Multifamily isn’t the only housing sector beginning to deploy sidelined capital into Class A, high-barrier core acquisitions—or distressed commercial real esate, for that matter.

Following up an August acquisition of a $1.7 billion FDIC portfolio of some 300 distressed commercial real estate assets, Horsham, Pa.-based home builder Toll Brothers announced last week that is has purchased a property in the Upper East Side of Manhattan and will immediately begin construction on a 15-story mid-rise project that will include up to 25 luxury for-sale condominiums.

“The acquisition of this premier property is another example of our ability to move quickly to take advantage of opportunities that are emerging in the current challenging real estate market,” Toll Brothers CEO Douglas Yearly said in a news release announcing the deal. “With over $2 billion in available capital, we have been purchasing notes and properties across our various product lines.”

For single-family builders like Toll Brothers, those product lines have increasingly included multifamily, an asset class that several years ago was de minimis. (Today, about 10 percent to 15 percent of Toll Brothers' portfolio is in multifamily).

“We have been doing high-rises in New York City for five or six years now,” says Toll Brothers senior vice president of finance Fred Cooper. “We have two multifamily buildings in Hoboken, one building in Jersey City, we are on our second high-rise in Williamsburg, Brooklyn, and we completed a building in Union Square Manhattan. We have also done mid-rise podium stuff in California, Providence, Rhode Island, and Philadelphia, among other areas. It is all for-sale product.”

Players in the Field
The August FDIC portfolio acquisition announcement was a joint venture between Toll Brothers, Washington, D.C.-based Milestone Asset Opportunity, and Los Angeles-based Oaktree Capital Management. The group was the winning bidder for a $1.7 billion AmTrust Bank portfolio of largely delinquent commercial acquisition, development ,and construction loan assets as well as REO. According to the FDIC, 78 percent of those loans are delinquent, with 31 percent of the assets in the portfolio located in Florida; 16 percent in Nevada; 14 percent in Arizona; 13 percent in California, and the remaining 26 percent in other states. Neither Toll Brothers nor the FDIC was able to say what percentage of the portfolio’s assets is considered multifamily real estate.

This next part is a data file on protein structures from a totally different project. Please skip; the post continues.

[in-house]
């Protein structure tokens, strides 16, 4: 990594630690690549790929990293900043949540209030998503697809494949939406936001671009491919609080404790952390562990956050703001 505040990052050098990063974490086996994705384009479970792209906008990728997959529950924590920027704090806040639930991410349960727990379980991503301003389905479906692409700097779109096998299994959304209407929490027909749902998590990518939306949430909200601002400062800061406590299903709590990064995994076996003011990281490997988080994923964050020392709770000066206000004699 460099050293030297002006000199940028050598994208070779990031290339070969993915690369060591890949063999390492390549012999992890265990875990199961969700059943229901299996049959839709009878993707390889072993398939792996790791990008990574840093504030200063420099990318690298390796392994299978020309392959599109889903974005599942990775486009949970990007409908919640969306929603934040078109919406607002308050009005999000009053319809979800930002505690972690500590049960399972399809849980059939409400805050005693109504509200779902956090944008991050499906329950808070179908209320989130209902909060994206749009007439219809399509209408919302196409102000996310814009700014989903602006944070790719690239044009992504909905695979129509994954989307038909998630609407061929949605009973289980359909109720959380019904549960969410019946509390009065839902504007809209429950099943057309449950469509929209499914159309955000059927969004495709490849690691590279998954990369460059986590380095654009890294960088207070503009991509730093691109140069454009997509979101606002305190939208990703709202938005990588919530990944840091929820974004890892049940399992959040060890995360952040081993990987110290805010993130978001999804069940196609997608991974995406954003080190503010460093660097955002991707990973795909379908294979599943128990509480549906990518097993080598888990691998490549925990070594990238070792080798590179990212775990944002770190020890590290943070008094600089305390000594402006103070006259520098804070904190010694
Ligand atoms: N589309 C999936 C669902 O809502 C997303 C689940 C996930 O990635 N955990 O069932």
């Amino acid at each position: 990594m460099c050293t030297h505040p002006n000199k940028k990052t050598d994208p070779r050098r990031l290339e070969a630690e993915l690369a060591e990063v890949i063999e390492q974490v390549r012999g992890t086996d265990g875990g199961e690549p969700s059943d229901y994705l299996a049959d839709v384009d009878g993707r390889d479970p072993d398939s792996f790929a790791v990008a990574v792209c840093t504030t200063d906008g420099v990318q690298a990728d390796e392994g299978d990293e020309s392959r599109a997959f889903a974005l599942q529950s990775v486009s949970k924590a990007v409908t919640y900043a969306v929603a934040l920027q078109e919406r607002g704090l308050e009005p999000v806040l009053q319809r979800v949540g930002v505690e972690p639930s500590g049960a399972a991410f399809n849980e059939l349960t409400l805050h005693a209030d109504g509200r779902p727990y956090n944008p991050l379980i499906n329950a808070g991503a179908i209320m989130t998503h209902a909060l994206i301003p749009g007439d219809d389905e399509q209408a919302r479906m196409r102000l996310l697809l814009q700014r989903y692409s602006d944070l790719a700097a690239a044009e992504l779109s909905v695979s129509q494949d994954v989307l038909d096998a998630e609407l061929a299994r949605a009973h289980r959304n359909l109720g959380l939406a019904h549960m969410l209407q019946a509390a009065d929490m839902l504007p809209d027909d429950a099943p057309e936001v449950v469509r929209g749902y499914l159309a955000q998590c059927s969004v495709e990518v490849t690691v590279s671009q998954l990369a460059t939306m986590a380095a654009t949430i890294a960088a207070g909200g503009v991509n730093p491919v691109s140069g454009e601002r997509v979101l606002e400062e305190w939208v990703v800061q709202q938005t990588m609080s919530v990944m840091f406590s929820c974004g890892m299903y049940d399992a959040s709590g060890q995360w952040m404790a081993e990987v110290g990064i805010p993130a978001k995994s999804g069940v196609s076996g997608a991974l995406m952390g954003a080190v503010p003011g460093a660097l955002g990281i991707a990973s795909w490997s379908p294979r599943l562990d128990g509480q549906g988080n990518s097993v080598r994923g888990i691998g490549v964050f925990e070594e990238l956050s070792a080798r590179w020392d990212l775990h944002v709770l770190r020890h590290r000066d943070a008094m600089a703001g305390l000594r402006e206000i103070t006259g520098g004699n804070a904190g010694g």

Toll Brothers isn’t the only single-family homebuilder making FDIC waves—the firm’s Miami-based competitor Lennar Corp. made a $3.05 billion FDIC portfolio buy last February comprising of approximately 5,500 distressed residential and commercial real estate loans from 22 failed bank receiverships. Lennar followed up that deal this month with the acquisition of a $740 million portfolio of distressed real estate assets in separate transactions from three large, unnamed financial institutions.

According to a press release, the portfolio includes approximately 397 loans and 306 properties with non-performing residential and commercial loans as well as plenty of REO opportunity relating to land, lots, and single-family and multi-family residential communities at varying stages of completion. Lennar officials declined further comment on the firm’s multifamily strategy or the proportion of multifamily assets in any of the home builder’s 2010 distressed portfolio acquisitions.

Holding Back
Not all home builders are pushing the throttle on multifamily, particularly when it comes to regionally distressed markets. Although Bloomfield Hills, Mich.-based PulteGroup has been semi-active in multifamily mid-rise condo construction for several years, the builder asked officials in Cape Coral, Fla., for zoning changes to its share of the 524-acre, 1,579-unit Sandoval master-planned community. According to city planners, Pulte petitioned for a five-year extension on its build-out and zoning changes to allow for 48 single-family homes on 9 acres originally slated for 104 multifamily rental units.

"Approximately 75 percent to 80 percent of PulteGroup closings are single-family homes, with the remaining 20 percent to 25 percent being attached product," says company vice president of investor and corporate communications Jim Zeumer of Pulte's overall multifamily portfolio share. "The mix within individual markets may be different and can change slightly from year-to-year, but at this time we are not making a strategic shift in the overall product mix. Given the diversity of buyer segments and markets we serve, having the flexibility to effectively develop different product types is an important competitive advantage."